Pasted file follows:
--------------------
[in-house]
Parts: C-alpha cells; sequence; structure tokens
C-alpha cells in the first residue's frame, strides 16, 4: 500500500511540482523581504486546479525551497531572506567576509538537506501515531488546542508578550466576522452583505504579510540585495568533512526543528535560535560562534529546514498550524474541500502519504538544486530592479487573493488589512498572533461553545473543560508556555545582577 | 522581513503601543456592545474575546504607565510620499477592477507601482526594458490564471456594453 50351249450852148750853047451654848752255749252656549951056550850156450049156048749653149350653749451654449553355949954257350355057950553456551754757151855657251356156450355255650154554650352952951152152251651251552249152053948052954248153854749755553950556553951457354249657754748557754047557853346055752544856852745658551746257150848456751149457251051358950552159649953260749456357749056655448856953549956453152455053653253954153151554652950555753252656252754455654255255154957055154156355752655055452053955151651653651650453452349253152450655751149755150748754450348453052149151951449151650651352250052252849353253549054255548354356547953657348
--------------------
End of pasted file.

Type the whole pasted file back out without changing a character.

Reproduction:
[in-house]
Parts: C-alpha cells; sequence; structure tokens
C-alpha cells in the first residue's frame, strides 16, 4: 500500500511540482523581504486546479525551497531572506567576509538537506501515531488546542508578550466576522452583505504579510540585495568533512526543528535560535560562534529546514498550524474541500502519504538544486530592479487573493488589512498572533461553545473543560508556555545582577 | 522581513503601543456592545474575546504607565510620499477592477507601482526594458490564471456594453 50351249450852148750853047451654848752255749252656549951056550850156450049156048749653149350653749451654449553355949954257350355057950553456551754757151855657251356156450355255650154554650352952951152152251651251552249152053948052954248153854749755553950556553951457354249657754748557754047557853346055752544856852745658551746257150848456751149457251051358950552159649953260749456357749056655448856953549956453152455053653253954153151554652950555753252656252754455654255255154957055154156355752655055452053955151651653651650453452349253152450655751149755150748754450348453052149151951449151650651352250052252849353253549054255548354356547953657348